In another embodiment, modular layer 111 of MPCS 2001, may be configured with a hinged front cover 110, as seen in FIG. 3C. In FIG. 3C, front cover 110 is adapted as rotatable about a hinge or axis, as indicated by arrow. Front cover 110 is adapted to provide protection to display interface 120 against incidental contact and/or damage. In another embodiment, front cover 110 may be communicatively and electronically coupled to modular layer 111. When so configured, front cover 110 may provide additional functionality, e.g., additional display panels, improved transceiving capabilities, and the like, to MPCS 2001.

It should be appreciated that modular layers 222 and 333 (and other modular layers when analogously disposed), shown as interposed between top modular layer 111 and a bottom layer (modular layer 444 in this embodiment), are all interconnected via universal interconnect 501. Further, those modular layers interposed between a top modular layer and a bottom layer need only an exposed periphery edge encasing structure sufficient to provide to assure electronic and communicative integrity, meaning that only the outer edges of those peripheral modular layers (the top and bottom layers are not part of the peripheral) need be finished. Additionally, if the peripheral modular layer exposes connectors, indicators, enunciators, switches, or the like, they are built into an exposed edge. Further, if a peripheral modular layer requires a certain amount of power, a power source modular layer which provides that minimum power needs to be interconnected thereto. To reiterate, a thicker modular layer 444 (in this embodiment, the power source layer), equates to a greater amount of supplied power.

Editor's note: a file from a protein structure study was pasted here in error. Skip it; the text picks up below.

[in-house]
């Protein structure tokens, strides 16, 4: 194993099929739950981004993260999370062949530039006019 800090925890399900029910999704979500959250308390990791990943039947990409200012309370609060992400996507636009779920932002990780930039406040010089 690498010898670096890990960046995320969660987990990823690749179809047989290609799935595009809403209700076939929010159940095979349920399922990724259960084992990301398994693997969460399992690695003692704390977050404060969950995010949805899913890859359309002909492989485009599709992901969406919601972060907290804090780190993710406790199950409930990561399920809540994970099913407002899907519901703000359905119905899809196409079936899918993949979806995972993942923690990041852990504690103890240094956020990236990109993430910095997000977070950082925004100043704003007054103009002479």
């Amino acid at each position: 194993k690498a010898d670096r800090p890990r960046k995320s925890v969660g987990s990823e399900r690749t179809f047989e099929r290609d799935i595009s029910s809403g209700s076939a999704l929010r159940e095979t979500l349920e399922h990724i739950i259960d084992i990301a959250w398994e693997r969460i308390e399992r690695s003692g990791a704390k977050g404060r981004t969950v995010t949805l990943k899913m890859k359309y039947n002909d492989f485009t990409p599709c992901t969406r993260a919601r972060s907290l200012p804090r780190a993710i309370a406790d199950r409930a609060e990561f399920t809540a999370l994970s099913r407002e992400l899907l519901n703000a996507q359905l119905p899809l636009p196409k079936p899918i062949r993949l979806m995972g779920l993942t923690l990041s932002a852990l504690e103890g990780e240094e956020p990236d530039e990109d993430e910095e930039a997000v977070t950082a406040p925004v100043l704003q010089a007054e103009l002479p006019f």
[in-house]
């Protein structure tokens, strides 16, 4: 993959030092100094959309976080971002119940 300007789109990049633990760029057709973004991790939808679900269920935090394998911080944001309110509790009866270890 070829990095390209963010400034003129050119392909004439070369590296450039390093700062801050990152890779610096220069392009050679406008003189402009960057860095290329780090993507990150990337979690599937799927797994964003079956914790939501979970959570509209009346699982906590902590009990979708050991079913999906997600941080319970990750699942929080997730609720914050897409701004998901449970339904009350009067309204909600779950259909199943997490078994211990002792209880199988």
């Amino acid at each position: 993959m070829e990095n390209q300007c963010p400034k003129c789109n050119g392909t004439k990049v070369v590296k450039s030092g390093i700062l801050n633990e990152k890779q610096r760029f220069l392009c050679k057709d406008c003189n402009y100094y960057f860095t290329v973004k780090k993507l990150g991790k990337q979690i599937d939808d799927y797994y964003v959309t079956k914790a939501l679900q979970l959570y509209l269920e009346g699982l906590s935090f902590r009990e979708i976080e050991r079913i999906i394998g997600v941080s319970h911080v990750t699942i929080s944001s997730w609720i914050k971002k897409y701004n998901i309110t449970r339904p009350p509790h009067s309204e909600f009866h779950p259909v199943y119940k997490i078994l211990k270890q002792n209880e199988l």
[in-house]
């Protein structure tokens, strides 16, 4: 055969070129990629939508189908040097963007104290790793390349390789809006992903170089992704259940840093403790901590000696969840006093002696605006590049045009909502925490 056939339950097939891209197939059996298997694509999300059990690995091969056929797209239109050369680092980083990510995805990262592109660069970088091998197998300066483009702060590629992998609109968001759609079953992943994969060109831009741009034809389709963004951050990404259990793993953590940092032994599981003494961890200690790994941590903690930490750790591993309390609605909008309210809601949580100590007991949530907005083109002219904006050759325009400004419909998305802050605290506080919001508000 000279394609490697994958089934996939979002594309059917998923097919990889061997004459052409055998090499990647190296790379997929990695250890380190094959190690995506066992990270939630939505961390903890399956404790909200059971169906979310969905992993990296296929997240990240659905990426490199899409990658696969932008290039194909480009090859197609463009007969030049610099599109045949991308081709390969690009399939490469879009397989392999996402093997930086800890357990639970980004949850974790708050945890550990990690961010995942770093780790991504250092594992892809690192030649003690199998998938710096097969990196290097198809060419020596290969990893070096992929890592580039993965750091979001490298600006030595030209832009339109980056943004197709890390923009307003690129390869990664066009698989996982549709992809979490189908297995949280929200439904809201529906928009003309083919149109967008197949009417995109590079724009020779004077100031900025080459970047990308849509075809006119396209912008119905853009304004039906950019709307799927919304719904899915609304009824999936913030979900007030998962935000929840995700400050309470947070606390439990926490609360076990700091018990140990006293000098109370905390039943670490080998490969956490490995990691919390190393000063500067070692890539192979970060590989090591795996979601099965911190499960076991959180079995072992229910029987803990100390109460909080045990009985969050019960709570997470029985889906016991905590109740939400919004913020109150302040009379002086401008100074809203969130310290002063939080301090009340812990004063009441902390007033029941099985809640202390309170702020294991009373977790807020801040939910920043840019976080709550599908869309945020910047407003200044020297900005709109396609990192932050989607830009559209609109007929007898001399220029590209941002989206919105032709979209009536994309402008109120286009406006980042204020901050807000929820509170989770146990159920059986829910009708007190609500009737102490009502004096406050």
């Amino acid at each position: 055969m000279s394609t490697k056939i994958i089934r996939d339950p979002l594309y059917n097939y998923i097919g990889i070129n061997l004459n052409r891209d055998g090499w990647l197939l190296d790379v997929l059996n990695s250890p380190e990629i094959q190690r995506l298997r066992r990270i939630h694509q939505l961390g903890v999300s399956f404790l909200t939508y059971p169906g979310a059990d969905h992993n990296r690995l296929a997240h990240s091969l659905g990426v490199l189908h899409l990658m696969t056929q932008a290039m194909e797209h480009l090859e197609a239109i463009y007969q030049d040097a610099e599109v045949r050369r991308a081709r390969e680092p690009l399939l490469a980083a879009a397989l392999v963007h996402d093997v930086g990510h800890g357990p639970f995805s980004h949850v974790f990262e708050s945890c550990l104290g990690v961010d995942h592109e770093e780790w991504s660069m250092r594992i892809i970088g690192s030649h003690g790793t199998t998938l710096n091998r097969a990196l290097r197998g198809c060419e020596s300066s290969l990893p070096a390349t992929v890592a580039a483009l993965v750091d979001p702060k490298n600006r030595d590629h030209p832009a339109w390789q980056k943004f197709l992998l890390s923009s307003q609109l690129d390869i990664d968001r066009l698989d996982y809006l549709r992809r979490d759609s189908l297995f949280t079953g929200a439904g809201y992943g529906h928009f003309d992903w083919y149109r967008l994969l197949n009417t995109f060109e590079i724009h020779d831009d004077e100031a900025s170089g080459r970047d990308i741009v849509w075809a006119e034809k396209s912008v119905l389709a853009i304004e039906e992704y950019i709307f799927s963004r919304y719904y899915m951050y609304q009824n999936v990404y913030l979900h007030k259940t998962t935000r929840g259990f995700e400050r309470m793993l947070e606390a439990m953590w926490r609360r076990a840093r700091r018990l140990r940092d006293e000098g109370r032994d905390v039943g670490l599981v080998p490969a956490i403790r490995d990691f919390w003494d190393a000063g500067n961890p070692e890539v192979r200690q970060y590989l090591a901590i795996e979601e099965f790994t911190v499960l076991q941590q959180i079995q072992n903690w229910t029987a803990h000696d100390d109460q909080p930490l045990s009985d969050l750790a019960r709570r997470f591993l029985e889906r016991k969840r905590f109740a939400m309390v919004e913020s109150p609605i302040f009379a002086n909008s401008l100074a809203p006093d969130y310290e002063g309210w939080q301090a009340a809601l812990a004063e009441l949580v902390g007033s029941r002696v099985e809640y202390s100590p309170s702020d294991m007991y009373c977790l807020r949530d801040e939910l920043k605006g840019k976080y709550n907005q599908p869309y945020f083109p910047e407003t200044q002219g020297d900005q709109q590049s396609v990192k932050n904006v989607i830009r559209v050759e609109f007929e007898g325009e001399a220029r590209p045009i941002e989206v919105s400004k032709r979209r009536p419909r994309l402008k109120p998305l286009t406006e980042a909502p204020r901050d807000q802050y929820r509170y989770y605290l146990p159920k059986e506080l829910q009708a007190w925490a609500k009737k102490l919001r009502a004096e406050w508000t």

It should be appreciated that by virtue of the interconnectability of the modular layers, no matter the number of modular layers utilized within MPCS 2001, it is basically the same device, only thicker. The number of peripheral modular layers that may be stacked together is limited mainly by user preference with regard to overall thickness of MPCS 2001 and the selected battery capacity.

FIG. 4A is another example of universal interconnect 501, a physical and electrical interconnect implemented to provide the interconnection between modular layers in a MPCS 2001. In this embodiment, universal interconnect 501 is configured as mated flexible contacts 502-1 502-4 which are disposed on the top surface, and mated flexible contacts 502-2 and 502-3 which are disposed upon the bottom surface of each modular layer, respectively. When properly coupled, contacts 502-1 and 502-3 are contacting each other, and accordingly, so are contacts 502-2 and 502-4. Each of the mated flexible contacts 502 are disposed near peripheral edges of each of the layers, 111, 222, and 444 and provide the communicative and electronic pathway which enables modular layer intercommunication.